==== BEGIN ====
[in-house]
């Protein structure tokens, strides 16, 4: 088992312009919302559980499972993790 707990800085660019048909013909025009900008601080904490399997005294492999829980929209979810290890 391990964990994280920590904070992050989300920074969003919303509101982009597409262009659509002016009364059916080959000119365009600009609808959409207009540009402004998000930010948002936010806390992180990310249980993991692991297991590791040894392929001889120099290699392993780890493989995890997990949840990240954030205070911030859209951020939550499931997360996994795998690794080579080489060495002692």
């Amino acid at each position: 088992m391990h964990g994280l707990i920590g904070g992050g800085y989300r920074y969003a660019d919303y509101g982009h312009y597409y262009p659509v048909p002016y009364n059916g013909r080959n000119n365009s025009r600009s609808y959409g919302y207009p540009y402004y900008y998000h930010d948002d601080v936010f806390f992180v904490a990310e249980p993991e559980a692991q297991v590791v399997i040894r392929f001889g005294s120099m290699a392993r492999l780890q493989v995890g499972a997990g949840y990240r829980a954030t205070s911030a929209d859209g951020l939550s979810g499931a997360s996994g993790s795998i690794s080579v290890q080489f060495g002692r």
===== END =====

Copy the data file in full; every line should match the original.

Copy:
[in-house]
């Protein structure tokens, strides 16, 4: 088992312009919302559980499972993790 707990800085660019048909013909025009900008601080904490399997005294492999829980929209979810290890 391990964990994280920590904070992050989300920074969003919303509101982009597409262009659509002016009364059916080959000119365009600009609808959409207009540009402004998000930010948002936010806390992180990310249980993991692991297991590791040894392929001889120099290699392993780890493989995890997990949840990240954030205070911030859209951020939550499931997360996994795998690794080579080489060495002692």
């Amino acid at each position: 088992m391990h964990g994280l707990i920590g904070g992050g800085y989300r920074y969003a660019d919303y509101g982009h312009y597409y262009p659509v048909p002016y009364n059916g013909r080959n000119n365009s025009r600009s609808y959409g919302y207009p540009y402004y900008y998000h930010d948002d601080v936010f806390f992180v904490a990310e249980p993991e559980a692991q297991v590791v399997i040894r392929f001889g005294s120099m290699a392993r492999l780890q493989v995890g499972a997990g949840y990240r829980a954030t205070s911030a929209d859209g951020l939550s979810g499931a997360s996994g993790s795998i690794s080579v290890q080489f060495g002692r």